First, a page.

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Thread: Help! Puppy has a hernia

  1. #1
    Junior Member CaliforniaBoerboel's Avatar
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    Default Help! Puppy has a hernia

    So i am getting my puppy in 4 days now and the breeder just informed me that he has an umbillical hernia from the mom pulling too hard when removing the umbillical cord. Does anybody have any experience with this happening to them? The breeder is being nice and is giving me $150 to have it removed when he is neutered but will that cover the cost? You can see the picture of the hernia on my pictures, ill upload it now. Thanks, CaliforniaBoerboel

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    Super Moderator Lee May's Avatar
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    Can't see pics? how bad is it California??

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    Junior Member CaliforniaBoerboel's Avatar
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    Well since i have no experience with this im not sure how bad it is yet. My daughter works at a no kill dog shelter and they get puppies occasionally and she said that for a puppy it seems to be pretty large. However she said that most times this shouldnt be anything to worry about. The breeder said that he could have it taken care of but since the pup is so little he might not make it out of anesthesia so he said he would give me $150 refund to have it taken care of when he gets neutered. Does anyone know if this would cover the cost because he also said that I can pick one of the brindle females that are left if i dont feel comfortable with following through with this.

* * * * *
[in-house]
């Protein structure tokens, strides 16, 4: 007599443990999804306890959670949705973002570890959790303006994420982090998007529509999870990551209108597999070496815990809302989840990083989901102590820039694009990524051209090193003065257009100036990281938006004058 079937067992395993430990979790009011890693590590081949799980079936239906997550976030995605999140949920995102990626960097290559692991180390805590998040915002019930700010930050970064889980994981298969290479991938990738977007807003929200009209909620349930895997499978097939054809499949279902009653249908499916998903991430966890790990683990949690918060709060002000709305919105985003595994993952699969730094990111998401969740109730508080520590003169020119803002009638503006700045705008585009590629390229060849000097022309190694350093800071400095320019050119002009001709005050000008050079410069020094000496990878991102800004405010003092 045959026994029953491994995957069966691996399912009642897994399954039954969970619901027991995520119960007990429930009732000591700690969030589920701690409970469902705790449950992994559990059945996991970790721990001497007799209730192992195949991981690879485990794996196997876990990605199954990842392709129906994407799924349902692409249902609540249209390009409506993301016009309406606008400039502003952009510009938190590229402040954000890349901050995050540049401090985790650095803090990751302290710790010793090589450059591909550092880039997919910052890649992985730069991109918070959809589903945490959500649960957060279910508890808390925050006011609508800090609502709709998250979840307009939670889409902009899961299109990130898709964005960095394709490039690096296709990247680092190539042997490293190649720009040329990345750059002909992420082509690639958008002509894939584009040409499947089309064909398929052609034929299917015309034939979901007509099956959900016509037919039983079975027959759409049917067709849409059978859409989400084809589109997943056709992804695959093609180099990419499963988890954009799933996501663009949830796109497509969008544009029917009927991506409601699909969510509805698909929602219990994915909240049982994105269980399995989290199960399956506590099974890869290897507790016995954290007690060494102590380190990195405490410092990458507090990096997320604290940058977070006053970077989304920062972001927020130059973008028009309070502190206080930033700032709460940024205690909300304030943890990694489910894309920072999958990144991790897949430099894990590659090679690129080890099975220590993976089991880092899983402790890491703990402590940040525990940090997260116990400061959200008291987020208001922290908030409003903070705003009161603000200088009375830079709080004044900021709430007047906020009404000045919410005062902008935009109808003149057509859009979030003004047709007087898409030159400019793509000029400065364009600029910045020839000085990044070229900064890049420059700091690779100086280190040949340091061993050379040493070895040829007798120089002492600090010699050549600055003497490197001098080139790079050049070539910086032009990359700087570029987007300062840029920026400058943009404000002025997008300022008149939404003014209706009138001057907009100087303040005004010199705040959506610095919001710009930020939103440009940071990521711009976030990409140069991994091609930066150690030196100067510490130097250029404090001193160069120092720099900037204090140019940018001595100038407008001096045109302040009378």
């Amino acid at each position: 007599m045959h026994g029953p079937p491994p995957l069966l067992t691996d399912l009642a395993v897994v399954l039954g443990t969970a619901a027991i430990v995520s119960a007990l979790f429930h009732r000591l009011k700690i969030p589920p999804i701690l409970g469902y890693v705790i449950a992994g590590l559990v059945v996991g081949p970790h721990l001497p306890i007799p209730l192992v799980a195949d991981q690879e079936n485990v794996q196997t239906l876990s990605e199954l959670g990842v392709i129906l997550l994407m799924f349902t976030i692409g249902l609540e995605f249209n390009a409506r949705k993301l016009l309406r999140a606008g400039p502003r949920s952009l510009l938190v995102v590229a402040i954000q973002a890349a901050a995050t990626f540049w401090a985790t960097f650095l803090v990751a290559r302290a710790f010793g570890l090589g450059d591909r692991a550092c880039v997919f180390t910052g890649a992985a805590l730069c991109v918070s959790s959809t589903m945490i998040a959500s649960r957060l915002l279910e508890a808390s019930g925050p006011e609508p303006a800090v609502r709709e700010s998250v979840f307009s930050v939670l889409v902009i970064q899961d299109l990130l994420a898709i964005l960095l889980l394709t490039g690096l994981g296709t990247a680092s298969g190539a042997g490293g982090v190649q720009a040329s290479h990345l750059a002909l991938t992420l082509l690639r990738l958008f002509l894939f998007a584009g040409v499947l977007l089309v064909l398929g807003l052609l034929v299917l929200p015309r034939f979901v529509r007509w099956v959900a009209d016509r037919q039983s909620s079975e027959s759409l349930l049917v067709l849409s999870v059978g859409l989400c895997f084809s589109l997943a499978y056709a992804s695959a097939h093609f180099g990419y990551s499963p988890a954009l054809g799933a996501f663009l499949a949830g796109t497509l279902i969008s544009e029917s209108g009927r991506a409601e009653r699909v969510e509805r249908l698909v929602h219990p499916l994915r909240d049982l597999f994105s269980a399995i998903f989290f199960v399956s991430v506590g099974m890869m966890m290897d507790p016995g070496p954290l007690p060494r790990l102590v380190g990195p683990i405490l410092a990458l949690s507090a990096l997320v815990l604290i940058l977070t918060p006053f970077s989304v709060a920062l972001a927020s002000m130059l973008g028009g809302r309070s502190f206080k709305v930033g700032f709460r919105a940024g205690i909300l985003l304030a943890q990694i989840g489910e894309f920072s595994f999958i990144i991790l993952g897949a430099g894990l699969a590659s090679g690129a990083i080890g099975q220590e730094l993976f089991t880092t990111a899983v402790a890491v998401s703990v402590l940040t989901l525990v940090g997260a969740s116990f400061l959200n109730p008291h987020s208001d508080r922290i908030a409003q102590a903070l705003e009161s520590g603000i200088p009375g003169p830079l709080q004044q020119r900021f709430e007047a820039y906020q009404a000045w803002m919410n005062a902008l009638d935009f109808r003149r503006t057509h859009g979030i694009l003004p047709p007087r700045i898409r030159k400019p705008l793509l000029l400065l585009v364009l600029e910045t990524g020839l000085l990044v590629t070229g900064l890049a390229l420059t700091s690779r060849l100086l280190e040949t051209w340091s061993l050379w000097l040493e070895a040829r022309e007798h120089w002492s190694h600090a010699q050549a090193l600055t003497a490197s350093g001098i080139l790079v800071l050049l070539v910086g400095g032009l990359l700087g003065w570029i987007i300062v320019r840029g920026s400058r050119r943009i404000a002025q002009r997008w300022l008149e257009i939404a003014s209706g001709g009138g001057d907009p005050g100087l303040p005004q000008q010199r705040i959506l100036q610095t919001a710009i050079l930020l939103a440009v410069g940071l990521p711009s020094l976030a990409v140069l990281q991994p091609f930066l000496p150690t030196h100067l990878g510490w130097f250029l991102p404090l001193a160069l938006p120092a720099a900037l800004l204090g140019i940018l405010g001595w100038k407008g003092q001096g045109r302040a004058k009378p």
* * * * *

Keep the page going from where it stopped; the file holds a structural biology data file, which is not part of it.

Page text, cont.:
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    Junior Member CaliforniaBoerboel's Avatar
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    Oh also im sorry i cant seem to figure out the whole picture thing. There are pictures of him at www.brownleesboerboels.com and he is the Green Boy.

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    Administrator TopDog's Avatar
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    I will have to look at the picture but will answer to the best of my ability for now.

    In my opinion,

    Generally a hernia is a minor surgical repair. If the animal is going to be sexually altered and not used for reproduction purposes then it is even less of an issue. Many hernias are considered a genetic defect and many will claim these puppies should not be bred. Somtimes that is the case and sometimes it isn't. If the hernia is a result of poorly developed muscle tissue then that would be something to consider for a breeding animal. This is usually the first accusation from most. In reality most hernias are caused by people whom trim the umbilical cord too short, or mothers whom have an under or overbite and do not have the ability to make a clean bite when severing the cord. The bite is of course a strong genetic issue. For a neutered / spayed pet, It won't be a big issue. 150 should be close to covering it as long as it is done along with the sexual alter. If done seperate it will run a bit higher.